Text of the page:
Japanese sex toy producers started making animal-shaped vibrators to get around the strict laws surrounding sex toys. The rabbit vibrator was catapulted into the spotlight when it was featured in Sex and the City in 1998.
Steve Shubin Makes the First Fleshlight, 1995
Steve’s wife was carrying a high-risk pregnancy and Steve was dissatisfied by the sex toy options for people with penises, so he got busy designing something better. Shubin went from being a SWAT officer to owning the brand that has become synonymous with male masturbation!
RealDoll Started by Matt McCullen, 1996
A much-needed upgrade from inflatable dolls, RealDoll started producing realistic love dolls for those with more refined sex toy tastes and a few thousand dollars to play with.
Sex Toys in the 2000s
- 2006 – Danish Ministry of the Environment Survey and Health Assessment of Chemicals Substances in Sex Toys
Until this time, many sex toys were cheaply made and often contained toxic materials. The report detailed the dangers of phthalates, including disrupting the reproductive system. While this prompted some positive changes in the sex toy industry, we still need more regulation of sex toy materials. Always opt for non-toxic, non-porous materials and shop from trusted stores.
- 2010 – Lovense Starts the Teledildonics Revolution
The founder was looking for ways to create more intimacy in his long-distance relationship. The Lovense journey started with an internet-controlled sex toy and now the company produces high-tech, app-enabled sex toys that connect lovers no matter where they are in the world. These interactive sex toys have also been massively popular in the camming industry.
- 2011 — Fifty Shades of Grey Released
Fifty Shades of Grey by E. L. James hits the books stores – love it or hate it, it did wonders for the sex toy industry, boosting sex toy sales all over the world. It also played a massive role in bring BDSM into the mainstream. Following the success of the book and the movie, the Fifty Shades empire turned towards making their own sex toys! Check which ones we love the most.
- 2014 – The First Womanizer Launched
The Womanizer was invented by Micheal Lenke to minimize the orgasm gap (women orgasm far less frequently than men). It uses air to create indirect clitoral stimulation rather than vibrations. This was a revolution in female pleasure, putting a focus on female pleasure and starting a trend that is still going strong.
- 2018 — A Sex Toy Wins a Robotics Award
Lora DiCarlo is awarded a Robotics Innovation Award by CES for their innovative dual stimulator, the Osé 2. The award was retracted due to the product being a sex toy but later reinstated. The whole thing highlighted there were still some stigmas around sex toys.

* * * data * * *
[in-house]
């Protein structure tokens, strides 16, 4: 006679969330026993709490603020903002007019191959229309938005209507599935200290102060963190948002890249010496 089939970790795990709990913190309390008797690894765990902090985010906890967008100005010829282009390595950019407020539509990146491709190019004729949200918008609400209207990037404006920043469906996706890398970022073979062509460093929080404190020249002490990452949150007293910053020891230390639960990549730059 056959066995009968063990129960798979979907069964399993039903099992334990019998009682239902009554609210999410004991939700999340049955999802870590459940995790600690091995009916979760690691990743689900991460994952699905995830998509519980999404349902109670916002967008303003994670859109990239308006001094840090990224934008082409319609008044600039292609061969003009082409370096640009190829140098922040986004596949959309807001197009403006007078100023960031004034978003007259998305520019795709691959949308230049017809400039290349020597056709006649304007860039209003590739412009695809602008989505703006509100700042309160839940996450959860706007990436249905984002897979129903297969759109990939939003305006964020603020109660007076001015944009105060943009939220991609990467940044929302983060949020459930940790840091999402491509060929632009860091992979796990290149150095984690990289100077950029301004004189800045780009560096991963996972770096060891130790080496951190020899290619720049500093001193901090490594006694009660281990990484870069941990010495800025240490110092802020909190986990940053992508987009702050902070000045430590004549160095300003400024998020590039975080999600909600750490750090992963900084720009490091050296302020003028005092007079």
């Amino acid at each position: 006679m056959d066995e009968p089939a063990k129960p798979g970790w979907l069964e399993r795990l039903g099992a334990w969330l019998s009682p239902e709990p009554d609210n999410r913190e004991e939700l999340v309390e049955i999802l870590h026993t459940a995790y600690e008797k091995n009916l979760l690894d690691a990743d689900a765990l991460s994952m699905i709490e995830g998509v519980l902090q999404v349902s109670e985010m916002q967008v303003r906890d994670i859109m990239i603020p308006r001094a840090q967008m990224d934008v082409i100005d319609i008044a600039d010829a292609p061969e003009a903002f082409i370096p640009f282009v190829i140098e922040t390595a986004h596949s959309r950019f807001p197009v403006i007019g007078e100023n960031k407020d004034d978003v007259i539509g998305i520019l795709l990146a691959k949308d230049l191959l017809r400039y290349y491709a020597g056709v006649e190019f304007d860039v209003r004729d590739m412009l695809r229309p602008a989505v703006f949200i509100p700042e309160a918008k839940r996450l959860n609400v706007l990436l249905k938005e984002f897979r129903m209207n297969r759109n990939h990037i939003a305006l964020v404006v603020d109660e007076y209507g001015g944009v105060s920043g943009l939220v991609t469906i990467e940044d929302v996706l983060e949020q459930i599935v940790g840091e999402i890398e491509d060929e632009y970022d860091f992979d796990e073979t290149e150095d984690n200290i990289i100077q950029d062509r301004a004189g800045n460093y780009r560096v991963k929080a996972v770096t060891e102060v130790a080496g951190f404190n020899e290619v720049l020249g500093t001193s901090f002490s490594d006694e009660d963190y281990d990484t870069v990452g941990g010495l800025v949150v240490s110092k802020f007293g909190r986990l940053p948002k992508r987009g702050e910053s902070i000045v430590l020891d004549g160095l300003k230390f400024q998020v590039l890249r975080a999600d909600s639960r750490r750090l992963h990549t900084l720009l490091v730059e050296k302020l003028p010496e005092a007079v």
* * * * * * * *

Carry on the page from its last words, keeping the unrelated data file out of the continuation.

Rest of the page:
- 2020 – 2021 Sex Toys and the Global Pandemic
As the world shut down to limit the spread of COVID 19 and people were forced to stay at home, sex toy retailers suddenly got very busy. App-enabled sex toys kept long-distance lovers connected and people started to use sex toys for the sake of their sanity!
Sex, Tech, and Wellness
Nowadays, app-enabled sex toys are commonplace, and biofeedback and AI are becoming more popular. We have toys that buzz, pulse, oscillate, and heat up and of all shapes, sizes, and materials.
Never before have we had so many wonderful options to choose from. Sex toys are no longer ugly jelly things to be stashed away in a drawer but beautiful works of art to be proudly displayed on your bedside table and openly discussed with your friends.
It’s not only sex toy design that has come a long way, our attitudes towards sex toys and masturbation are also changing, with sex toys becoming part of the growing wellness industry.
Not everything has changed though, we still have many of the same forms, dildos, butt, plugs, sex dolls, but thankfully, with some high-tech upgrades, body-safe materials, and beautiful design,
It seems like we are coming back to a time where self-pleasure and sexual pleasure are a natural and joyful part of life.
Sex Toy History Myths Debunked
Cleopatra: Ruler of Egypt and Inventor of the Vibrator?
There is a legend that can be found in many articles citing Cleopatra as the inventor of the vibrator. Rumour has it that the ruler of Egypt, whose sex life has garnered a lot of attention, used a gourd full of bees to create a sensation similar to a vibrator. While this makes a fantastic story, there isn’t any real evidence for this. All I know, if it was true, If you thought replacing batteries was a hassle, imagine how often you’d have to replace bees!
Doctors Treated Hysteria with Vibrators
We’ve all heard the claim that the first electromechanical vibrators started in doctors’ offices and were used to stimulate women out of hysteria, a practice that is said to date back to the time of Hippocrates. Problematic on so many levels. Luckily, while this claim has been repeated far and wide, it seems it lacks validity. Hallie Lieberman, a sex and gender historian and author of Buzz: The Stimulating History of the Sex Toy, co-authored a paper with Eric Schatzberg in which they dismantle this claim citing a lack of evidence that this was ever a standard medical practice due to a lack of evidence.
Source: Lieberman, H., & Schatzberg, E. (2018). A failure of academic quality control: The technology of orgasm. Journal of Positive Sexuality, 4(2), 24-47.
Have you heard any other great sex toy myths or have anything to add to sex toy history? Drop us a comment and let us know!